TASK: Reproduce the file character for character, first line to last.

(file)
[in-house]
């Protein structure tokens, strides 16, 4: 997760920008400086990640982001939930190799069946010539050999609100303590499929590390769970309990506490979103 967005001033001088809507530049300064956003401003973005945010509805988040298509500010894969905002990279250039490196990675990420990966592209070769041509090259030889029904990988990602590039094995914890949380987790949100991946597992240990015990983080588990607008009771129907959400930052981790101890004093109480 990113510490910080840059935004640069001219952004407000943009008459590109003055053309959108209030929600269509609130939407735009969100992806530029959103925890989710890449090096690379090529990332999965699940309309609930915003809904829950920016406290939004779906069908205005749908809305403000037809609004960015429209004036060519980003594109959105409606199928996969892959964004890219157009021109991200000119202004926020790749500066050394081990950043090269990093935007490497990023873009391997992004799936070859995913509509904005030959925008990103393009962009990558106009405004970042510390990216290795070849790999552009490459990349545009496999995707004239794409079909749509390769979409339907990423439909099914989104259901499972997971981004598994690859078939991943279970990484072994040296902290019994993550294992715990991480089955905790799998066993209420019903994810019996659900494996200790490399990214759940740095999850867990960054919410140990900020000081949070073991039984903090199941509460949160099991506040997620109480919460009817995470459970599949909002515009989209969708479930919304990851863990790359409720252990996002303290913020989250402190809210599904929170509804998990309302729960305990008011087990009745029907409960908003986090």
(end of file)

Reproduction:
[in-house]
């Protein structure tokens, strides 16, 4: 997760920008400086990640982001939930190799069946010539050999609100303590499929590390769970309990506490979103 967005001033001088809507530049300064956003401003973005945010509805988040298509500010894969905002990279250039490196990675990420990966592209070769041509090259030889029904990988990602590039094995914890949380987790949100991946597992240990015990983080588990607008009771129907959400930052981790101890004093109480 990113510490910080840059935004640069001219952004407000943009008459590109003055053309959108209030929600269509609130939407735009969100992806530029959103925890989710890449090096690379090529990332999965699940309309609930915003809904829950920016406290939004779906069908205005749908809305403000037809609004960015429209004036060519980003594109959105409606199928996969892959964004890219157009021109991200000119202004926020790749500066050394081990950043090269990093935007490497990023873009391997992004799936070859995913509509904005030959925008990103393009962009990558106009405004970042510390990216290795070849790999552009490459990349545009496999995707004239794409079909749509390769979409339907990423439909099914989104259901499972997971981004598994690859078939991943279970990484072994040296902290019994993550294992715990991480089955905790799998066993209420019903994810019996659900494996200790490399990214759940740095999850867990960054919410140990900020000081949070073991039984903090199941509460949160099991506040997620109480919460009817995470459970599949909002515009989209969708479930919304990851863990790359409720252990996002303290913020989250402190809210599904929170509804998990309302729960305990008011087990009745029907409960908003986090």